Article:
The Move, Mulva and more

May 03, 1998|By Chris Kaltenbach

When the rest of the world is laughing at the "Seinfeld" finale May 14, you'll want to be in on the jokes. If you're not familiar with Jerry-speak, here's a quick guide to help you figure out what's so funny:

Yada, yada, yada: Sort of like "and so on," but with an edge. Much easier to say "yada, yada, yada" than to finish a conversation, or even a thought. The Seinfeldian answer to "blah, blah, blah."

Master of your domain: Refers to sexual self-gratification (strictly speaking, it's one who abstains from same).

Sponge-worthy: A guy who's worth taking to the next step. Coined in response to the finite supply of contraceptive sponges, Elaine's preferred method of birth control.

Big salad: A salad so big it's a meal. And no matter what the waitress may say, two small salads do not equal a big salad.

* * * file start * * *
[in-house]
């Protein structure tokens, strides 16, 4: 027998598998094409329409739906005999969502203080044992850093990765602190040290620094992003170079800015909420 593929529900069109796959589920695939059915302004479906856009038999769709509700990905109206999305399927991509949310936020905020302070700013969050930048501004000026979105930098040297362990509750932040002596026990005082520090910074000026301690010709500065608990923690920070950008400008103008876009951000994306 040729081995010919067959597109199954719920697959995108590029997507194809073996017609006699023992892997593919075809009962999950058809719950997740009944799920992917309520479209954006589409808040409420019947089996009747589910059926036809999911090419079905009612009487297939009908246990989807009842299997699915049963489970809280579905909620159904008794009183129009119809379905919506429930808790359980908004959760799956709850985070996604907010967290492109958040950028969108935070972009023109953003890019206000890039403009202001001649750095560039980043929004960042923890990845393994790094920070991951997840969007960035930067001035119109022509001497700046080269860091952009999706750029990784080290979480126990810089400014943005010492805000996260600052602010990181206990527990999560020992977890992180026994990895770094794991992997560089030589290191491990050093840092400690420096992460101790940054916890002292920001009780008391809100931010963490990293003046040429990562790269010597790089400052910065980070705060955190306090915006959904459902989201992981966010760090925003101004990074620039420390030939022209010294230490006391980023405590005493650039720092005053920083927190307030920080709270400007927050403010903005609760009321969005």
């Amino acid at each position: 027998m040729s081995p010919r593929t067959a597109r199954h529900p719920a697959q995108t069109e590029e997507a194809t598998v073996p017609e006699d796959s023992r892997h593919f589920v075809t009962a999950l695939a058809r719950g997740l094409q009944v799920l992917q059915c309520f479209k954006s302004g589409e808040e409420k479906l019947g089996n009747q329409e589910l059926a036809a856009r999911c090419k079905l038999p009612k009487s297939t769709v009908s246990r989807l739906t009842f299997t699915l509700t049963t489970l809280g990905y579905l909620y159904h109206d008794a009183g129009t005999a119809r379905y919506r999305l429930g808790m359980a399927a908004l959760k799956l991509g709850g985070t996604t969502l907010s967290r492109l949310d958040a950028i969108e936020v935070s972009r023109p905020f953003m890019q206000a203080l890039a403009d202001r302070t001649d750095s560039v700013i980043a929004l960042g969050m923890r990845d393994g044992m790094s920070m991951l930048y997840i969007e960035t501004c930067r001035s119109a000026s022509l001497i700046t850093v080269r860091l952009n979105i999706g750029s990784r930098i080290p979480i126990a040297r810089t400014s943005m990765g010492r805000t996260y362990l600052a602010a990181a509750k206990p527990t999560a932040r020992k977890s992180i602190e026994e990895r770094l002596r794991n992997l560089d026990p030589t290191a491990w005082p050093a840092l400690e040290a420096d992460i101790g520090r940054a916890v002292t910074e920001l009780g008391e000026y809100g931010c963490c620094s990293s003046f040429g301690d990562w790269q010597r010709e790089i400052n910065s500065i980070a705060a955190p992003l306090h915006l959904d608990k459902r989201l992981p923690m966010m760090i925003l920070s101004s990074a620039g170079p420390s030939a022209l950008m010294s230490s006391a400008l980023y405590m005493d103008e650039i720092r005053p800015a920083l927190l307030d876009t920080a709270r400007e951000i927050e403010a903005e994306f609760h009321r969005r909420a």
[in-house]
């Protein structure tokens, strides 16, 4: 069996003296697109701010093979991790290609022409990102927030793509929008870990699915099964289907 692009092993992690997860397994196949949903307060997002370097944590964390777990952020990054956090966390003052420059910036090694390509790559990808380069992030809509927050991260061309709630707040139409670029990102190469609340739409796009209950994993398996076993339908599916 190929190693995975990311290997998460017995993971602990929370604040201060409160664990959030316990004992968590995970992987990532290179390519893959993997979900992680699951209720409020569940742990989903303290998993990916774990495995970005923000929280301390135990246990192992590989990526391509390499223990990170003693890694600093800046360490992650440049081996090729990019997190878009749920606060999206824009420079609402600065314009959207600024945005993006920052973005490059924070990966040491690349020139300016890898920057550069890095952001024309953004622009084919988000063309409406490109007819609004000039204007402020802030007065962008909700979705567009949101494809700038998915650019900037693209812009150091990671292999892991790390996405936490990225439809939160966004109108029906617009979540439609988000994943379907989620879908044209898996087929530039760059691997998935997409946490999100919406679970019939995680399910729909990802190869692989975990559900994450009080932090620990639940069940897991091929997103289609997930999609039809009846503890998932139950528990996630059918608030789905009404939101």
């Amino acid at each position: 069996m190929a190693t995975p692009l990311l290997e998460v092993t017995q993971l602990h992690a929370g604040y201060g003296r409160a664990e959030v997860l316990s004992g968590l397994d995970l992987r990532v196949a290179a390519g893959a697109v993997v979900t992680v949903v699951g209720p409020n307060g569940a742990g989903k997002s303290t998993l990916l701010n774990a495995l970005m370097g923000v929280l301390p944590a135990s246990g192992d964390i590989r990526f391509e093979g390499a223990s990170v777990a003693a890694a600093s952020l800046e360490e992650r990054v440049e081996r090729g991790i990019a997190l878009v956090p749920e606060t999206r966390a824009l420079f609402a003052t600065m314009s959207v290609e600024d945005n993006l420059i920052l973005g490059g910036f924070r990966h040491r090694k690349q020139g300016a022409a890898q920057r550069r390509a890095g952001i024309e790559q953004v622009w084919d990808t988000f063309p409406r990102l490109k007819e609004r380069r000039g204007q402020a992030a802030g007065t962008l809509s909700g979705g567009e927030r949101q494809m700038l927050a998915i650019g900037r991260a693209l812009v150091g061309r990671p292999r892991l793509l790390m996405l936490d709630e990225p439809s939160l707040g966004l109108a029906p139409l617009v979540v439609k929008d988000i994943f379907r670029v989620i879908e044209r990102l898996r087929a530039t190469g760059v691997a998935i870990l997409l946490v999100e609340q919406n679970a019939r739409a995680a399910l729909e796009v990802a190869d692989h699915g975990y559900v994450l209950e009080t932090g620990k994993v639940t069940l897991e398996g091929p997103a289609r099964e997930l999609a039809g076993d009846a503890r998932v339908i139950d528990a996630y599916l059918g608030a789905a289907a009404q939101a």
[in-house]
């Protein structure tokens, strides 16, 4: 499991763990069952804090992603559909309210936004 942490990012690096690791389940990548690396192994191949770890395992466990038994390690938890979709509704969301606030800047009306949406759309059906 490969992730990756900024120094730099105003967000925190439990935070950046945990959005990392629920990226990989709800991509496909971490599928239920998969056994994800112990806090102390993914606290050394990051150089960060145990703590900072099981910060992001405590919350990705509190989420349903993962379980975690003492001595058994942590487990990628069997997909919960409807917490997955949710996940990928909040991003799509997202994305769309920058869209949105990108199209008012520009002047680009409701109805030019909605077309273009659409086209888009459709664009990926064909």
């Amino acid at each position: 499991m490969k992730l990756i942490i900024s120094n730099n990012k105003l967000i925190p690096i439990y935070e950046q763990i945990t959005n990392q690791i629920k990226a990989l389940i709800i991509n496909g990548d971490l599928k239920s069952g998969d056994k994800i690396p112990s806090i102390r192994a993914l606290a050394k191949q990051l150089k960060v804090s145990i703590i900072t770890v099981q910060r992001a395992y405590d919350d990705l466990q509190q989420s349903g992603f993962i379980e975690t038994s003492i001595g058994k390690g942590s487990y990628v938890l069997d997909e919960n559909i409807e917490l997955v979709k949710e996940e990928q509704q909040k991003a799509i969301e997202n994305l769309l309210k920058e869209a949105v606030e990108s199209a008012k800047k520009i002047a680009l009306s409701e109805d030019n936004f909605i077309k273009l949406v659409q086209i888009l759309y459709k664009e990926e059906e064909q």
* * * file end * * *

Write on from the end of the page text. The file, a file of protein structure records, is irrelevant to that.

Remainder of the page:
Soup Nazi: A mean-spirited, dictatorial New York soup seller (based on a real guy) who makes soup to die for (which might just happen if you do not heed his ordering instructions).

In my mind, I'm already gone: Famed Kramer line, denoting an advanced state of preparedness for a coming event. For Kramer, it was a life-changing trip to California.

Not that there's anything wrong with that: An all-encompassing salve for political incorrectness. When Jerry and George spoke disparagingly of being mistaken for gay, they would end each statement: "Not that there's anything wrong with that."

Magic loogie: A ricocheting gob of spit that may have changed baseball history.

The Move: A sexual maneuver so impressive ... well, the mind boggles. Jerry invented it, Elaine's boyfriend stole it.

Mulva: A woman's name that rhymes with a female body part. At least, Jerry thinks so.

Double-dip: Dip a chip in dip, eat half, then dip again. A definite social faux pas.

Hand: To be the dominant partner in a relationship. A good thing.

You are so good-looking: Alternative to "God Bless You" as the response to another person's sneeze. Much less presumptive.

Fusilli: A type of pasta with which Kramer constructs a statue of Jerry.

Hel-lo, Newman: A warning of approaching danger. Or greeting for a really annoying letter carrier.

Pub Date: 5/03/98

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